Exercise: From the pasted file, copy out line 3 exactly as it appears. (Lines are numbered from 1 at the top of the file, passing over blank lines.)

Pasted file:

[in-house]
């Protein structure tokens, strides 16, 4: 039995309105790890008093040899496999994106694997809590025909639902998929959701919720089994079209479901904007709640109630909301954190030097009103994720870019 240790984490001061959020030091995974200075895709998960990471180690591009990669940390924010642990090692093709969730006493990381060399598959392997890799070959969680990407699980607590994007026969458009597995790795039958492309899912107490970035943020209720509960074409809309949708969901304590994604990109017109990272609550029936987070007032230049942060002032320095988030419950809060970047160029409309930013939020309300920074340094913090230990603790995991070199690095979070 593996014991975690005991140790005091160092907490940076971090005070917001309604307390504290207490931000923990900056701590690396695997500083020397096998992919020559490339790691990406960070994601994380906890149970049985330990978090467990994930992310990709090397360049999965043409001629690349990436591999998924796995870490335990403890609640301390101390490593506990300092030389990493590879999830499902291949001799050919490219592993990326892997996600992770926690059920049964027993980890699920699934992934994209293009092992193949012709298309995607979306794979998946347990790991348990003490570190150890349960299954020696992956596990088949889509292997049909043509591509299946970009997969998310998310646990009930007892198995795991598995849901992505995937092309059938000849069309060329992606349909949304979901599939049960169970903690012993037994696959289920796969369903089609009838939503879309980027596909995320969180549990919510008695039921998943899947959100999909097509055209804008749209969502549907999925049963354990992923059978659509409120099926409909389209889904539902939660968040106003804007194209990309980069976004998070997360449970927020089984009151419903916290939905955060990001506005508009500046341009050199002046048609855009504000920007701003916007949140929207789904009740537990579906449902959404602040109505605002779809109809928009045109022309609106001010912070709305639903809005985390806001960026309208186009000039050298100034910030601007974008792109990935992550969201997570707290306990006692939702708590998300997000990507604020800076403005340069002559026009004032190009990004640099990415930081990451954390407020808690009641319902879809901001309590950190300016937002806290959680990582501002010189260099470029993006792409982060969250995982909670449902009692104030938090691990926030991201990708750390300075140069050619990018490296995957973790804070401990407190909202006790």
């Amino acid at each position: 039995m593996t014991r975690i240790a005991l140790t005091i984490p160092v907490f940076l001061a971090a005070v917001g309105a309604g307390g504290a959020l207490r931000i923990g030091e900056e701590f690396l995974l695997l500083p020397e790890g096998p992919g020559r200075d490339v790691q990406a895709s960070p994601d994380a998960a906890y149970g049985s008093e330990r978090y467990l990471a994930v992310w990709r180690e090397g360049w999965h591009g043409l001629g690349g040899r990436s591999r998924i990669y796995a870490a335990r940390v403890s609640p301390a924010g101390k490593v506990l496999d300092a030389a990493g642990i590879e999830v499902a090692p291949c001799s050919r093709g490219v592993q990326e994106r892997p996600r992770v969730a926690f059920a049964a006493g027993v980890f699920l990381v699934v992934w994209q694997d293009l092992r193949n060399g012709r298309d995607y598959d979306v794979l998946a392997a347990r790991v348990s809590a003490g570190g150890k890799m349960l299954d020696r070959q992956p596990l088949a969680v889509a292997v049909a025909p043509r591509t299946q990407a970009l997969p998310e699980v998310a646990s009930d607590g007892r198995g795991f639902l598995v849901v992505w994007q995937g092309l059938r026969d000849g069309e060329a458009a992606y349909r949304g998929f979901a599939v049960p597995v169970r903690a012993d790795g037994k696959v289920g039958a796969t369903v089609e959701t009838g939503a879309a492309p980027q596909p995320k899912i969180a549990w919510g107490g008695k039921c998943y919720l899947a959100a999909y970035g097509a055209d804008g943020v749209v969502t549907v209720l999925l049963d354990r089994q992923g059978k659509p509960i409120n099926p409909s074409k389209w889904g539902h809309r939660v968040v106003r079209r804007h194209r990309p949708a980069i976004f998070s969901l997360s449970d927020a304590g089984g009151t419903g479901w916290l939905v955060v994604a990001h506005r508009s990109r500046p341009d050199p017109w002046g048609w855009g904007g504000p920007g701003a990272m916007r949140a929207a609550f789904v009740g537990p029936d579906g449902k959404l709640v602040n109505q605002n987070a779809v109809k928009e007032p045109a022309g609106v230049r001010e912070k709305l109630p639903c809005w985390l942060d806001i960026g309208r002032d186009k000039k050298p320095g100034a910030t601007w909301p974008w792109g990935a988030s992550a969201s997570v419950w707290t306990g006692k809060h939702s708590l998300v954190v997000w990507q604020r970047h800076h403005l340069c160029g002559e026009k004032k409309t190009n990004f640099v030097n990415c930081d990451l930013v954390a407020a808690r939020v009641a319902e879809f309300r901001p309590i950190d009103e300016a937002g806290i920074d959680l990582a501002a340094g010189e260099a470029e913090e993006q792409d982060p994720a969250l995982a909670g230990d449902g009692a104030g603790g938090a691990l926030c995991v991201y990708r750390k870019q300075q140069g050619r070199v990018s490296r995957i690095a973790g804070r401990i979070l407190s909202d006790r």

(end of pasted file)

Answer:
């Amino acid at each position: 039995m593996t014991r975690i240790a005991l140790t005091i984490p160092v907490f940076l001061a971090a005070v917001g309105a309604g307390g504290a959020l207490r931000i923990g030091e900056e701590f690396l995974l695997l500083p020397e790890g096998p992919g020559r200075d490339v790691q990406a895709s960070p994601d994380a998960a906890y149970g049985s008093e330990r978090y467990l990471a994930v992310w990709r180690e090397g360049w999965h591009g043409l001629g690349g040899r990436s591999r998924i990669y796995a870490a335990r940390v403890s609640p301390a924010g101390k490593v506990l496999d300092a030389a990493g642990i590879e999830v499902a090692p291949c001799s050919r093709g490219v592993q990326e994106r892997p996600r992770v969730a926690f059920a049964a006493g027993v980890f699920l990381v699934v992934w994209q694997d293009l092992r193949n060399g012709r298309d995607y598959d979306v794979l998946a392997a347990r790991v348990s809590a003490g570190g150890k890799m349960l299954d020696r070959q992956p596990l088949a969680v889509a292997v049909a025909p043509r591509t299946q990407a970009l997969p998310e699980v998310a646990s009930d607590g007892r198995g795991f639902l598995v849901v992505w994007q995937g092309l059938r026969d000849g069309e060329a458009a992606y349909r949304g998929f979901a599939v049960p597995v169970r903690a012993d790795g037994k696959v289920g039958a796969t369903v089609e959701t009838g939503a879309a492309p980027q596909p995320k899912i969180a549990w919510g107490g008695k039921c998943y919720l899947a959100a999909y970035g097509a055209d804008g943020v749209v969502t549907v209720l999925l049963d354990r089994q992923g059978k659509p509960i409120n099926p409909s074409k389209w889904g539902h809309r939660v968040v106003r079209r804007h194209r990309p949708a980069i976004f998070s969901l997360s449970d927020a304590g089984g009151t419903g479901w916290l939905v955060v994604a990001h506005r508009s990109r500046p341009d050199p017109w002046g048609w855009g904007g504000p920007g701003a990272m916007r949140a929207a609550f789904v009740g537990p029936d579906g449902k959404l709640v602040n109505q605002n987070a779809v109809k928009e007032p045109a022309g609106v230049r001010e912070k709305l109630p639903c809005w985390l942060d806001i960026g309208r002032d186009k000039k050298p320095g100034a910030t601007w909301p974008w792109g990935a988030s992550a969201s997570v419950w707290t306990g006692k809060h939702s708590l998300v954190v997000w990507q604020r970047h800076h403005l340069c160029g002559e026009k004032k409309t190009n990004f640099v030097n990415c930081d990451l930013v954390a407020a808690r939020v009641a319902e879809f309300r901001p309590i950190d009103e300016a937002g806290i920074d959680l990582a501002a340094g010189e260099a470029e913090e993006q792409d982060p994720a969250l995982a909670g230990d449902g009692a104030g603790g938090a691990l926030c995991v991201y990708r750390k870019q300075q140069g050619r070199v990018s490296r995957i690095a973790g804070r401990i979070l407190s909202d006790r």